What can I do about it?
 Tips on selection and storage
- Scratches or discoloration on the skin of a grapefruit do not affect taste or texture quality.
- Watch out for soft spots, especially near the stem , as these are signs of decay.
- The fruit should be heavy for its size as this indicates it is juicy and has a thin skin.
- Avoid fruit with very thick, wrinkled or rough skin.
- Grapefruits should be firm yet spring back to the touch when lightly pressed. *They have a better aroma if they are kept at room temperature. If you plan on consuming them within a week, do not refrigerate.
- The season for grapefruits is usually winter through early spring.
 Tips for eating
Some people like to eat Grapefruit sweetened with white or brown sugar, or a bit of honey. Others add cinnamon, nutmeg or cloves. As an appetizer before dinner, grapefruit halves may be similarly sweetened, lightly broiled, and served hot, often topped with a maraschino cherry. The sections are commonly used in fruit cups or fruit salads, in gelatins or puddings and tarts. They are commercially canned in syrup. In Australia, grapefruit is commercially processed as marmalade. It may also be made into jelly.
Here are some tips for eating grapefruit --
- Grapefruits should be rinsed under cool water to prevent bacteria and dirt from being transferred to the flesh when they are cut.
- Grapefruits are best eaten fresh by cutting the fruit horizontally and scooping out sections of the halves with a serrated grapefruit spoon. Special curved-blade grapefruit knives are also available.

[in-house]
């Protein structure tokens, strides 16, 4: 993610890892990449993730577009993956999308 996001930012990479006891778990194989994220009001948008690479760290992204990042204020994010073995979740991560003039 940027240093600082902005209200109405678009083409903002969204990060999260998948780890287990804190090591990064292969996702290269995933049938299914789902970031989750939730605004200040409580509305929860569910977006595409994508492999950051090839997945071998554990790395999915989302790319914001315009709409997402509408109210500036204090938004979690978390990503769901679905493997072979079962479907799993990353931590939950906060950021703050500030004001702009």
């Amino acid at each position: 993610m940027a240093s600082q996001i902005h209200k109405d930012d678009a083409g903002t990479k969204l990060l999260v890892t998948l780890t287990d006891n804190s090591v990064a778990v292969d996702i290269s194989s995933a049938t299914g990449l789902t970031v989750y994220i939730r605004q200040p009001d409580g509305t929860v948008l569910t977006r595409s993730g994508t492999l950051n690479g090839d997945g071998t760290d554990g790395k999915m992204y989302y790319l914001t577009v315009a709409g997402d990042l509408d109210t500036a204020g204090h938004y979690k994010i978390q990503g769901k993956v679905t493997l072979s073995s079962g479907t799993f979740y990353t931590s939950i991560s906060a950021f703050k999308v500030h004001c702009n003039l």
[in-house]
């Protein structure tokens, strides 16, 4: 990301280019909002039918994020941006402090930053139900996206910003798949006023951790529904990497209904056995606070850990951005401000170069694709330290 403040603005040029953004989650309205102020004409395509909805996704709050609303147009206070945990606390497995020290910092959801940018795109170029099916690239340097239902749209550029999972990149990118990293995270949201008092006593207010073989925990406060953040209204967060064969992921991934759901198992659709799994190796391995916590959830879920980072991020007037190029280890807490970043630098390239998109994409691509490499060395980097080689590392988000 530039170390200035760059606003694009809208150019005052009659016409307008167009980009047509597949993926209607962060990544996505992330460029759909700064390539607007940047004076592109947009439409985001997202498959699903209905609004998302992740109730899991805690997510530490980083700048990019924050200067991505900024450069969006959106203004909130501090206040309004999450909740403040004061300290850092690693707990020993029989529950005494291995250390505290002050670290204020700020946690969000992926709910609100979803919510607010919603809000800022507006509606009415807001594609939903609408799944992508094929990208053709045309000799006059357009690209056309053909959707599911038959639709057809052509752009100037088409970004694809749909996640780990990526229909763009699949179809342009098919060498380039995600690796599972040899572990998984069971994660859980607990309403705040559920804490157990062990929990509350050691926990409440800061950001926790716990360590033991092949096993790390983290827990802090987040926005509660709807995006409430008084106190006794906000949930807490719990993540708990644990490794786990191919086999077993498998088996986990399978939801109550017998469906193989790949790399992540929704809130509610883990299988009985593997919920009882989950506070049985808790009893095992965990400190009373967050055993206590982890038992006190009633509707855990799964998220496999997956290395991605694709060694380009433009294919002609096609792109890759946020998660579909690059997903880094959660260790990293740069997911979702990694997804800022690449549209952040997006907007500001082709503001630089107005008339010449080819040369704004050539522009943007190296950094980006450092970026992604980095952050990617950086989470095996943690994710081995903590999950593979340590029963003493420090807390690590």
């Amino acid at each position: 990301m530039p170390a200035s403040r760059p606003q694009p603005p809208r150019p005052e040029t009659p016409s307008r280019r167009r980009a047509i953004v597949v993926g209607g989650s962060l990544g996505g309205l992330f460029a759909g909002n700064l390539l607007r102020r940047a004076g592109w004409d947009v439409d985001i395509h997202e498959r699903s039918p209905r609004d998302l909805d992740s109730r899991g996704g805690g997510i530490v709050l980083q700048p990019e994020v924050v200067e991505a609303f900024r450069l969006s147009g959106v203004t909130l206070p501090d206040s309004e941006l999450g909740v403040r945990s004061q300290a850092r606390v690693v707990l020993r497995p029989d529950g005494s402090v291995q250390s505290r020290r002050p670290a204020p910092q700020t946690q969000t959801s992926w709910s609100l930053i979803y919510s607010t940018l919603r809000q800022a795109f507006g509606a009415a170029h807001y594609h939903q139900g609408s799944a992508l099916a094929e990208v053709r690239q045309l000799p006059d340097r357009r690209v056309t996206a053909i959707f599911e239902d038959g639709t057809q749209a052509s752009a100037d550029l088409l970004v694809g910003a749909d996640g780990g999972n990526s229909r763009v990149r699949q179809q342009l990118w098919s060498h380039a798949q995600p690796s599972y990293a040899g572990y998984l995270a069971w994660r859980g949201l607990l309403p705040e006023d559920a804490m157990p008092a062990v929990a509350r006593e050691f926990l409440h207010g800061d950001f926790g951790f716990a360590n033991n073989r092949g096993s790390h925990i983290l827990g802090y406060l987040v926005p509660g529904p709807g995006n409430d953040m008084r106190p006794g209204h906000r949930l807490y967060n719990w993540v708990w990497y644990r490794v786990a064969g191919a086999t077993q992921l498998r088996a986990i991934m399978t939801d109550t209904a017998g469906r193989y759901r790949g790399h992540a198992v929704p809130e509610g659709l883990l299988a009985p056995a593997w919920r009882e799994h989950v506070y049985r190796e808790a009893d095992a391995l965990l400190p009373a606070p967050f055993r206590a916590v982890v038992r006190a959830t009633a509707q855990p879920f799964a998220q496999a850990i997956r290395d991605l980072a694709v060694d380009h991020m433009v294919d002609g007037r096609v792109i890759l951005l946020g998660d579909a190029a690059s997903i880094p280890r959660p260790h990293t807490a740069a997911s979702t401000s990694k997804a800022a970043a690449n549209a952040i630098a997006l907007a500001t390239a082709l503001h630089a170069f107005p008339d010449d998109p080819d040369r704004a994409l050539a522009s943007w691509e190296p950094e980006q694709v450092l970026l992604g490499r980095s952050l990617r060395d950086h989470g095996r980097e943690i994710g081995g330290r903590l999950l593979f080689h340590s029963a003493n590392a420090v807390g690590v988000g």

- Grapefruits can also be peeled and eaten like oranges. If using a knife try not to cut through the skin.
 Quick serving ideas
- Add grapefruit to green salads for that extra tang.
- Drink a glass of grapefruit juice instead of orange juice in the morning.
- Add diced grapefruit to your salsa to give it an unusual flavor.
 Safety tips for grapefruit consumption
- Certain drugs combined with grapefruit juice can become more potent, hence it is a good idea to check with your doctor before adding it to your diet, especially if you are on any prescribed medication. 
- Certain compounds in grapefruit juice slow the normal detoxification processes in the intestines and liver and hinder the body's ability to breakdown and eliminate these drugs.
- Grapefruits were discovered in Barbados in the 18th century.
- The grapefruit is an accidental hybrid between the pomelo and the orange.
- Drinking three glasses of grapefruit juice a day may prevent lung and colon cancer!
- In 1970, the consumption of grapefruit was temporarily heightened by a widely promoted "grapefruit diet" which claimed to achieve a loss of 10 lbs (4.5 kg) in 10 days and continuous gradual loss until the achievement of desired body weight.
- People who need to take Viagra must not eat grapefruits -- they have potentially serious interactions with the drug. 
 See also
- About Grapefuits
- Holistic Online on Grapefruits
- The Grapefruit Diet